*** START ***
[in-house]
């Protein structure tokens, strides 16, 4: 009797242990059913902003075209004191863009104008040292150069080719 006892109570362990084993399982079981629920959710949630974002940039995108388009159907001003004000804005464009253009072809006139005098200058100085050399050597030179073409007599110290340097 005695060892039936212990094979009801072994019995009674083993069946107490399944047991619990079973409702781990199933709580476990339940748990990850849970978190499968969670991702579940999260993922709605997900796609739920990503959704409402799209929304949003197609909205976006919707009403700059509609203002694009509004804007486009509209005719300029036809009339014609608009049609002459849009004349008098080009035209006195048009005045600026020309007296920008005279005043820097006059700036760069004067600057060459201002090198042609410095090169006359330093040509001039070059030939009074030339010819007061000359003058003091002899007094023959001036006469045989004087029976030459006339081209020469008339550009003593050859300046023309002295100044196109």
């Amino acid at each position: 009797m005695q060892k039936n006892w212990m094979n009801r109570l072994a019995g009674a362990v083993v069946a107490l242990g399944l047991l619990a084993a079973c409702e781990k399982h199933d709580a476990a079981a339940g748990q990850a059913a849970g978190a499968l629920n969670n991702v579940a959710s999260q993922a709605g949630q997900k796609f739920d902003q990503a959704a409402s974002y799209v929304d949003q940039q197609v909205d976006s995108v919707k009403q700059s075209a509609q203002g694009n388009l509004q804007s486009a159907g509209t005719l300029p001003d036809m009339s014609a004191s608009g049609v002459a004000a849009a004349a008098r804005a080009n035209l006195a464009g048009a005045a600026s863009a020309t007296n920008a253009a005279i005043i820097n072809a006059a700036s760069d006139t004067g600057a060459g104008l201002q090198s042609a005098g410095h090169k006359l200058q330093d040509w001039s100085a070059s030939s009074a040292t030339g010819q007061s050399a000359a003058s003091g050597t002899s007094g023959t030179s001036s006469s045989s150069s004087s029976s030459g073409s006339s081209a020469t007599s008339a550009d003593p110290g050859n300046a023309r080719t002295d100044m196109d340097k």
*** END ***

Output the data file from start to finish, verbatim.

[in-house]
């Protein structure tokens, strides 16, 4: 009797242990059913902003075209004191863009104008040292150069080719 006892109570362990084993399982079981629920959710949630974002940039995108388009159907001003004000804005464009253009072809006139005098200058100085050399050597030179073409007599110290340097 005695060892039936212990094979009801072994019995009674083993069946107490399944047991619990079973409702781990199933709580476990339940748990990850849970978190499968969670991702579940999260993922709605997900796609739920990503959704409402799209929304949003197609909205976006919707009403700059509609203002694009509004804007486009509209005719300029036809009339014609608009049609002459849009004349008098080009035209006195048009005045600026020309007296920008005279005043820097006059700036760069004067600057060459201002090198042609410095090169006359330093040509001039070059030939009074030339010819007061000359003058003091002899007094023959001036006469045989004087029976030459006339081209020469008339550009003593050859300046023309002295100044196109």
């Amino acid at each position: 009797m005695q060892k039936n006892w212990m094979n009801r109570l072994a019995g009674a362990v083993v069946a107490l242990g399944l047991l619990a084993a079973c409702e781990k399982h199933d709580a476990a079981a339940g748990q990850a059913a849970g978190a499968l629920n969670n991702v579940a959710s999260q993922a709605g949630q997900k796609f739920d902003q990503a959704a409402s974002y799209v929304d949003q940039q197609v909205d976006s995108v919707k009403q700059s075209a509609q203002g694009n388009l509004q804007s486009a159907g509209t005719l300029p001003d036809m009339s014609a004191s608009g049609v002459a004000a849009a004349a008098r804005a080009n035209l006195a464009g048009a005045a600026s863009a020309t007296n920008a253009a005279i005043i820097n072809a006059a700036s760069d006139t004067g600057a060459g104008l201002q090198s042609a005098g410095h090169k006359l200058q330093d040509w001039s100085a070059s030939s009074a040292t030339g010819q007061s050399a000359a003058s003091g050597t002899s007094g023959t030179s001036s006469s045989s150069s004087s029976s030459g073409s006339s081209a020469t007599s008339a550009d003593p110290g050859n300046a023309r080719t002295d100044m196109d340097k």